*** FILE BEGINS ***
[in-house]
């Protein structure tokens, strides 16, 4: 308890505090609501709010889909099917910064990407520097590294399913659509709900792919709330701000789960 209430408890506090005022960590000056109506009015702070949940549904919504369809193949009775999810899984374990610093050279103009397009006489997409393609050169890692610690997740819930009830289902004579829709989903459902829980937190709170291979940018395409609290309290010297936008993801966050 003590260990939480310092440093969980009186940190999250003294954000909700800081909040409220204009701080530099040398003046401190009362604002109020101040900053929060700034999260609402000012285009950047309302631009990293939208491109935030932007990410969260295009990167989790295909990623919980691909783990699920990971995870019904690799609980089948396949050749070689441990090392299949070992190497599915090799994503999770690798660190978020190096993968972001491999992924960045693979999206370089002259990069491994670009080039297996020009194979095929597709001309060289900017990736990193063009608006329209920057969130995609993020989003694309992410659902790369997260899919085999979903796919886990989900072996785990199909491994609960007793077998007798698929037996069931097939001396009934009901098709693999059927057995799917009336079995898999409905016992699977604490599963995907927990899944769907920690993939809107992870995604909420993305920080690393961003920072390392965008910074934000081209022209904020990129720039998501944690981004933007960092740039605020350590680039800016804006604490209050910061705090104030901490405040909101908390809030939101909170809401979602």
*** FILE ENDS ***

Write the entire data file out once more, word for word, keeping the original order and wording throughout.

[in-house]
């Protein structure tokens, strides 16, 4: 308890505090609501709010889909099917910064990407520097590294399913659509709900792919709330701000789960 209430408890506090005022960590000056109506009015702070949940549904919504369809193949009775999810899984374990610093050279103009397009006489997409393609050169890692610690997740819930009830289902004579829709989903459902829980937190709170291979940018395409609290309290010297936008993801966050 003590260990939480310092440093969980009186940190999250003294954000909700800081909040409220204009701080530099040398003046401190009362604002109020101040900053929060700034999260609402000012285009950047309302631009990293939208491109935030932007990410969260295009990167989790295909990623919980691909783990699920990971995870019904690799609980089948396949050749070689441990090392299949070992190497599915090799994503999770690798660190978020190096993968972001491999992924960045693979999206370089002259990069491994670009080039297996020009194979095929597709001309060289900017990736990193063009608006329209920057969130995609993020989003694309992410659902790369997260899919085999979903796919886990989900072996785990199909491994609960007793077998007798698929037996069931097939001396009934009901098709693999059927057995799917009336079995898999409905016992699977604490599963995907927990899944769907920690993939809107992870995604909420993305920080690393961003920072390392965008910074934000081209022209904020990129720039998501944690981004933007960092740039605020350590680039800016804006604490209050910061705090104030901490405040909101908390809030939101909170809401979602």